An Ethiopian Jewish clergymen shields himself from the sun in Jerusalem. Officials in Addis Ababa, Ethiopia, aren't sure how many people there who claim to be Jews will be allowed to move to Israel, but thousands are living in poverty as they await notification. ENRIC MARTI: AP
ADDIS ABABA, ETHIOPIA - In shantytowns scattered around the imposing Israeli Embassy here, thousands of self-described Ethiopian Jews wait idly, hoping one day to make it to the Promised Land.
They started flooding to Addis Ababa nearly a decade ago, expecting to join a massive migration to Israel. Now many are caught in limbo.
They abandoned jobs, homes and in some cases religious beliefs but are uncertain whether they will ever join a resettlement program bogged down by budget constraints, political whims and a debate over who is a Jew.
Like many, Haymanot Hailu, 34, moved eight years ago to a one-room metal shack in the shadow of the heavily guarded hillside embassy. She and her husband gave up a comfortable life as sorghum farmers in the green hills of the north to bring their six children to Ethiopia's congested capital. Neither has been able to find steady work, and they barely earn enough as day laborers to feed the family.
They are sustained by one dream: to go to Israel, where, Hailu says, her sister is waiting.
"I miss our old life very much, but now I try to forget it," she said. "I'm only looking forward. There's no going back. I don't know what we will do if we don't go. We are Jews, and we want to go to the Promised Land."
It's unclear whether Hailu, and thousands like her, will be judged by Israeli authorities as eligible for relocation. Many are suspected of feigning Jewish roots to trade an often impoverished existence for a more comfortable, subsidized life in Israel. Others simply won't qualify under eligibility rules, which require that they have relatives in Israel.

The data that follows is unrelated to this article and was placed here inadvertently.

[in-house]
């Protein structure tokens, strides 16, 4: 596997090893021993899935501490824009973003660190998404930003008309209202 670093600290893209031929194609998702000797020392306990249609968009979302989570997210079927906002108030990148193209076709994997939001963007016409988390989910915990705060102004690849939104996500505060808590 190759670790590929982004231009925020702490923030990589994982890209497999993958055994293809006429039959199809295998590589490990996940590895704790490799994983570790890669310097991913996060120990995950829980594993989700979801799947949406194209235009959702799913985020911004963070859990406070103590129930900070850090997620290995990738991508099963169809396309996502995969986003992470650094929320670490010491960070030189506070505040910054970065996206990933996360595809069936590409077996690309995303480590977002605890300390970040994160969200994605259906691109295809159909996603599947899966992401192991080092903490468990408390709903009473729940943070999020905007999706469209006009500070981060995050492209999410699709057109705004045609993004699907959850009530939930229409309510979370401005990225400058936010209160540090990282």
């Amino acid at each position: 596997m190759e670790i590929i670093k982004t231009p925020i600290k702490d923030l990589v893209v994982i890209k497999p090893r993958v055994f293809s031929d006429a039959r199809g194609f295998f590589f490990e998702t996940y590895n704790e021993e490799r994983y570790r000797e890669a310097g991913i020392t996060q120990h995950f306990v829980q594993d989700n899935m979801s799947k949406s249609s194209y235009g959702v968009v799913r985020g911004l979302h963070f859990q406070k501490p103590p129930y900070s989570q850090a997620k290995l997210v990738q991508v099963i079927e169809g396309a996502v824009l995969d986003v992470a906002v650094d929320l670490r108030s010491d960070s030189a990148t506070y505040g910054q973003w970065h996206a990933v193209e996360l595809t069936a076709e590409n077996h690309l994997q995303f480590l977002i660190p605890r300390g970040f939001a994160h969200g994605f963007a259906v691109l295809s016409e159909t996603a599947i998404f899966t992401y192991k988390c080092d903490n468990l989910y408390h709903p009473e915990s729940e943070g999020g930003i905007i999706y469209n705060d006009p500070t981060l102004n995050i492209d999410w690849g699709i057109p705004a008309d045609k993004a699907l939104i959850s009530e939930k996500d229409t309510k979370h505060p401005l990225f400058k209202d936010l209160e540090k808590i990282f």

"We can't estimate how many are waiting for nothing," said Konforti Ori, head of the Jewish Agency for Israel in Addis Ababa, appointed by the Israeli government to sort out who is a Jew and which Jews qualify for immigration. A final list of those eligible for resettlement is expected in June.
"It's a tragedy," he said. "We're going to give many people - maybe hundreds, maybe thousands - a negative answer."
Last year, Israeli Prime Minister Ariel Sharon ordered that 15,000 Ethiopians be resettled by 2007, characterizing it as the final wave of the immigration program.
"We are trying to put this topic to an end," said Ori.
But the new program is off to a slow start.
To meet the 2007 deadline, 600 immigrants should depart each month.
Only about half that number have been leaving, hindered in part by lack of funds, Ori said.
This week, a delegation of U.S. Jewish leaders that recently pledged $100 million to the immigration effort is visiting the region.
Copyright 2006 HoustonChronicle.com